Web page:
Solutions To Problems That Don't Exist

There's nothing more satisfying than solving the lack of a problem. It's a trapping of modern technological lifestyle that I often lament to the thin placating of my various friends and coworkers. Now I submit you, reader, to the same level of scrutiny and crankiness with one fine difference -- you can turn me off at will. Now there's a real solution!

In my night stand, among various old writings and drawings is a manilla folder filled with clippings, archived to remind me, when times are moody or low, that my life could be so much better if only I owned a big fake plastic rock to cover up that unsightly pipe in my backyard! Because somehow a cheap ass faux-rock is much better, especially when it costs $300! Or perhaps I could buy a turbo nail clipper because it traps flyaway clippings! That's been keeping me up at nights. The list goes on: the Greyhound Doorstop, Super UV Toothbrush Sterilizer, a man-shaped pool equipment holder (for just $600), and of course the beer tap in the shape of a golf club... cuz sometimes the little lady doesn't need to know that when you yell "fore", it really signals how many drinks you've secretly imbibed. These miracles came from the panaceatic SkyMall magazines in airplane seat pockets... you know, next to the barf bag. Convenient!

My other rambling is about Pampered Chef products. Now before you send me notes about how you like PC and its fine line of doodads, I'm not condeming the entire line or those who purchase their wares. But I get really tired of these objects will one single niche freak-of-nature purpose that will make suburban home life bearable. Like the ice cream sandwich maker. Um, yeah. Or the Hold 'n' Slice that looks like my grandmother's hair pick from the 1970s. C'mon now. These silly items aren't truly what drives me crazy, though. Because they are just quick fixes for our core issues.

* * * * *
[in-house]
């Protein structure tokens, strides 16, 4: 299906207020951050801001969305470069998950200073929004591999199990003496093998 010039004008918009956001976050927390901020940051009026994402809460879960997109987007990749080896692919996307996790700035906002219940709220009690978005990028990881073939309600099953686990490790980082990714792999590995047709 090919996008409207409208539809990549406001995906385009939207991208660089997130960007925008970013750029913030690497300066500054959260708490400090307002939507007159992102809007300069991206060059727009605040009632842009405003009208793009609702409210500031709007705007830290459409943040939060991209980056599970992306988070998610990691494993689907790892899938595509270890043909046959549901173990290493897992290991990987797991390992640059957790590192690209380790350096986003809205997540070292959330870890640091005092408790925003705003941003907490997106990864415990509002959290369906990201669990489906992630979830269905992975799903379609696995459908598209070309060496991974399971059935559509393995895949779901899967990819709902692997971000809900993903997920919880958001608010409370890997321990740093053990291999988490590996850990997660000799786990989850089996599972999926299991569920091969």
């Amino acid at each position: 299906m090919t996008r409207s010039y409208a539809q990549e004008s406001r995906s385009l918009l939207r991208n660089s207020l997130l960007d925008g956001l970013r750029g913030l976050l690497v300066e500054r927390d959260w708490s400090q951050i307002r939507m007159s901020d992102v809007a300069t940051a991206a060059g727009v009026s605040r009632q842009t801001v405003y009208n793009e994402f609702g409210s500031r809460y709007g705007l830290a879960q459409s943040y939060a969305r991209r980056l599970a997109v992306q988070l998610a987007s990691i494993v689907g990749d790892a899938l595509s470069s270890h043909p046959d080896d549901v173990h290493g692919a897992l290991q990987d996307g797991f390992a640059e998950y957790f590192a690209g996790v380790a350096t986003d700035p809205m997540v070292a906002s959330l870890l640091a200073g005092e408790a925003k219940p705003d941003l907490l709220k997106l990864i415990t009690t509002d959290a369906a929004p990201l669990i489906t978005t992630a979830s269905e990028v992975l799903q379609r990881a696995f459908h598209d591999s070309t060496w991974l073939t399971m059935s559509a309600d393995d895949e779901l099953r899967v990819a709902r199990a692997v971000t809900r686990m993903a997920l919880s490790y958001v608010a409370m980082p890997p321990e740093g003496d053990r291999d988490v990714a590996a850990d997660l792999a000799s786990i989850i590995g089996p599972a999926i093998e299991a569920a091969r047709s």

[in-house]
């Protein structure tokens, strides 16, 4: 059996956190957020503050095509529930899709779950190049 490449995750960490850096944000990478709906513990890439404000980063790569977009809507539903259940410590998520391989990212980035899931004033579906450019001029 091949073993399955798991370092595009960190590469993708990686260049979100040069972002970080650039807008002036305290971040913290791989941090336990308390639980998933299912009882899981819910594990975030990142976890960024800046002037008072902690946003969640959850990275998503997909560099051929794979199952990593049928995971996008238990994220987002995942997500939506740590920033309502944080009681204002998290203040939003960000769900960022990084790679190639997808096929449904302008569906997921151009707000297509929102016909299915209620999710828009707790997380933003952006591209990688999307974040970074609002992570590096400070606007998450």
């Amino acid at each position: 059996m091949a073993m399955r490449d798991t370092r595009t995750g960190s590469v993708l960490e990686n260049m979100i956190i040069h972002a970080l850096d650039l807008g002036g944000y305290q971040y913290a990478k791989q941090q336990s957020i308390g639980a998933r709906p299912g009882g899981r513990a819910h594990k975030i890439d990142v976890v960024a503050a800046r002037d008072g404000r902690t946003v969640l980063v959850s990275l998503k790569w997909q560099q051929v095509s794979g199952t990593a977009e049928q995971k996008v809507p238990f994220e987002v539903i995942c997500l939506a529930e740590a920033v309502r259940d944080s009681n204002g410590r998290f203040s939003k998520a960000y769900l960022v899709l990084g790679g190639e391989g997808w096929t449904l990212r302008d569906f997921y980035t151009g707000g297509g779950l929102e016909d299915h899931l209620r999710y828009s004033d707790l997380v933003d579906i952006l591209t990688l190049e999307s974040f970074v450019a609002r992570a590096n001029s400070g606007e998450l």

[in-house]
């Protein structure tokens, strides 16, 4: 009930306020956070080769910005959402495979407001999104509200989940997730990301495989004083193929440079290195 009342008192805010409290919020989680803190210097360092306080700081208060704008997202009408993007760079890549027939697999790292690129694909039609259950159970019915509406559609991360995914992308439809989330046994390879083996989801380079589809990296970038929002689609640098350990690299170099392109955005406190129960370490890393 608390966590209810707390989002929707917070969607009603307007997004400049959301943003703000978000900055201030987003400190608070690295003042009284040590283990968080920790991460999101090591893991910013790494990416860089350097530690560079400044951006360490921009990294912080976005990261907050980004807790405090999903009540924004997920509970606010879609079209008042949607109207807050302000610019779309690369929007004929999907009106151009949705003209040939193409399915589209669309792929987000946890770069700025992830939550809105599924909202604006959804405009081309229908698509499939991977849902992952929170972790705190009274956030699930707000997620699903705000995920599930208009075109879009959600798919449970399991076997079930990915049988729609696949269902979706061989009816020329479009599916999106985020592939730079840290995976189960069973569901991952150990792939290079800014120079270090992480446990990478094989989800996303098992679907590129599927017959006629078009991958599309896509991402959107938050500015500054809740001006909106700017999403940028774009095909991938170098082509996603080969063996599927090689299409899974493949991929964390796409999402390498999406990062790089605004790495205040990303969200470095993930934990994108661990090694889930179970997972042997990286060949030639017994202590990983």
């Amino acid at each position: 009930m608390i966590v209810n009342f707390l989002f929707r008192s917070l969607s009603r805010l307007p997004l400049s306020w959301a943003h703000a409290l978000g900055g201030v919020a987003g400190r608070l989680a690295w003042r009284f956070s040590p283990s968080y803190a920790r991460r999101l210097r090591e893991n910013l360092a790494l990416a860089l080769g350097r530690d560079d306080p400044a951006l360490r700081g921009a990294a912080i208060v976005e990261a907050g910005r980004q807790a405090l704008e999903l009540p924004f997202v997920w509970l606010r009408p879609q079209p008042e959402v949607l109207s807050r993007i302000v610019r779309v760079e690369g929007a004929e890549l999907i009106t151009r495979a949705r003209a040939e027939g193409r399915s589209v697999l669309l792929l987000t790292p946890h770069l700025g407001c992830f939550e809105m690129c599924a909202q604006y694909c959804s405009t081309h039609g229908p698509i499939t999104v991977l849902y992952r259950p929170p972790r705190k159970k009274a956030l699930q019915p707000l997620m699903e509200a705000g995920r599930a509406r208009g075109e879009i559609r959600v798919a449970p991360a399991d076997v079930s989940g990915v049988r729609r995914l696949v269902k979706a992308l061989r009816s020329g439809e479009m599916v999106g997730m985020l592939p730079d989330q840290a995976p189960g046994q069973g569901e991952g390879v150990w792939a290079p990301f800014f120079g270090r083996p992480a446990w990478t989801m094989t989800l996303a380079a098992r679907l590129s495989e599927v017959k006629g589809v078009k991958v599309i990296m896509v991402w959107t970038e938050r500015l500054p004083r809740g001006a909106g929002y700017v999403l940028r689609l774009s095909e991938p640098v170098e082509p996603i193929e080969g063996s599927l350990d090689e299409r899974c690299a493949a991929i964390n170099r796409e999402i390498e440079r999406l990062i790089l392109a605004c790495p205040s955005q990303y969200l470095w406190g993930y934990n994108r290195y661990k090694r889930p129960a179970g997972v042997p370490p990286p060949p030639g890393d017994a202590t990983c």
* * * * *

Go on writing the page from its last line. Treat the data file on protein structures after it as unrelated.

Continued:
How many people have garages with no cars in them because of all the stuff packed inside? Homes get bigger, and we fill them with more stuff. Consumerism is handy for covering up empty feelings, and it's a trap anyone can easily fall into. I'm no different, so I lament on this as a fellow hooked fish.

I guess my point is this -- it seems the difference between healthy and unhealthy consumerism is as fine as a razor's edge. It offers us the ultimate escape from a reality created by ourselves, our society, and our world. But how much happier does it make us? This is starting to sound like a "Fight Club" rip off, but I happen to agree with it.

So what is my solution to all these insolutions? I wish I knew. I think it's something we all have to think on individually. And perhaps that's the true problem -- we've become so distracted from ourselves by the world around us, that we get set into an auto pilot holding pattern. Fortunately, we can become unstuck.

My solution is to seek a little more mindfulness in my day. More being and less doing. Making time to reconnect with friends and family. Feeling all my emotions. Tasting food as I eat it. Breathing deeply. Smiling often, especially when it hurts. I'm a firm believer in balance, much as I don't always practice it. But any practice is an experience. Intentions get you only so far.

In light of what I have written, I am thankful for the technology and conveniences in my life; this blog is a testament to that. But I should not be what is consumed in the process of consumption. Life is too precious.


Allie D. said...

Excellent post, Chris, and I agree completely. And before you even mentioned that you looked those things up in Skymall, that's exactly what I was thinking about! lol I like gadgets, but they have to serve a MAJOR purpose before I decide to clutter my life further.